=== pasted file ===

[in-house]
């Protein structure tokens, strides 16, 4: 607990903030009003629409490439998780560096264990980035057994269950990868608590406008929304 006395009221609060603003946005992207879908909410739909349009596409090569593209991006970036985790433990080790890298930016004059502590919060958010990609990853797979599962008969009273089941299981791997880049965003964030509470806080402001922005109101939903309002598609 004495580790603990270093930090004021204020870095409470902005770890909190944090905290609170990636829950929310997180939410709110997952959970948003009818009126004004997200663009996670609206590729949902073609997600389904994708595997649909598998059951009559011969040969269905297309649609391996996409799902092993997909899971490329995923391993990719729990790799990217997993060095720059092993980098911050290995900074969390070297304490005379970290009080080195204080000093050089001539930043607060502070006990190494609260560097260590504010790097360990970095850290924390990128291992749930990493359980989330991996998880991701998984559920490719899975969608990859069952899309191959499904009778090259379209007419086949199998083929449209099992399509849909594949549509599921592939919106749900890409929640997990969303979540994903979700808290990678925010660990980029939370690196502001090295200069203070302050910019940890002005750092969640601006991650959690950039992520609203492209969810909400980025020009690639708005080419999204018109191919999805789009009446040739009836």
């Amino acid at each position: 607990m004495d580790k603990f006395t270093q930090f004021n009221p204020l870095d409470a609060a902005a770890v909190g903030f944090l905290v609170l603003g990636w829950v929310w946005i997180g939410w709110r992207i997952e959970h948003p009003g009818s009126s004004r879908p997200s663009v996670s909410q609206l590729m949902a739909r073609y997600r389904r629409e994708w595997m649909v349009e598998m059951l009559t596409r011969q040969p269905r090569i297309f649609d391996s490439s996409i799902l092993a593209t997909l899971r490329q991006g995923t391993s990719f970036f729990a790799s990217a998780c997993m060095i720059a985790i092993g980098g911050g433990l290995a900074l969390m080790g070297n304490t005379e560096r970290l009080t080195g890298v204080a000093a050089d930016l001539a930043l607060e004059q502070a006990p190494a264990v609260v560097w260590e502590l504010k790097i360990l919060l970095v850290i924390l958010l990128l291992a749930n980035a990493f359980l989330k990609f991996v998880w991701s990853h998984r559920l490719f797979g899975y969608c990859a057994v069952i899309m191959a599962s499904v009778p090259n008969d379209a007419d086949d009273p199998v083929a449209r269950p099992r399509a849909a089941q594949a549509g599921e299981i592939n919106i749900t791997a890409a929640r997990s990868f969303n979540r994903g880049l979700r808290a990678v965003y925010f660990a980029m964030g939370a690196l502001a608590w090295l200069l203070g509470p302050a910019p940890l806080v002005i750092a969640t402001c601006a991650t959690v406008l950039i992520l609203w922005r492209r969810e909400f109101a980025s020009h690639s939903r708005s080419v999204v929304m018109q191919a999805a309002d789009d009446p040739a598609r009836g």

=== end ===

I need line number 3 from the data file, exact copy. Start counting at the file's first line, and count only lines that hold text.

């Amino acid at each position: 607990m004495d580790k603990f006395t270093q930090f004021n009221p204020l870095d409470a609060a902005a770890v909190g903030f944090l905290v609170l603003g990636w829950v929310w946005i997180g939410w709110r992207i997952e959970h948003p009003g009818s009126s004004r879908p997200s663009v996670s909410q609206l590729m949902a739909r073609y997600r389904r629409e994708w595997m649909v349009e598998m059951l009559t596409r011969q040969p269905r090569i297309f649609d391996s490439s996409i799902l092993a593209t997909l899971r490329q991006g995923t391993s990719f970036f729990a790799s990217a998780c997993m060095i720059a985790i092993g980098g911050g433990l290995a900074l969390m080790g070297n304490t005379e560096r970290l009080t080195g890298v204080a000093a050089d930016l001539a930043l607060e004059q502070a006990p190494a264990v609260v560097w260590e502590l504010k790097i360990l919060l970095v850290i924390l958010l990128l291992a749930n980035a990493f359980l989330k990609f991996v998880w991701s990853h998984r559920l490719f797979g899975y969608c990859a057994v069952i899309m191959a599962s499904v009778p090259n008969d379209a007419d086949d009273p199998v083929a449209r269950p099992r399509a849909a089941q594949a549509g599921e299981i592939n919106i749900t791997a890409a929640r997990s990868f969303n979540r994903g880049l979700r808290a990678v965003y925010f660990a980029m964030g939370a690196l502001a608590w090295l200069l203070g509470p302050a910019p940890l806080v002005i750092a969640t402001c601006a991650t959690v406008l950039i992520l609203w922005r492209r969810e909400f109101a980025s020009h690639s939903r708005s080419v999204v929304m018109q191919a999805a309002d789009d009446p040739a598609r009836g």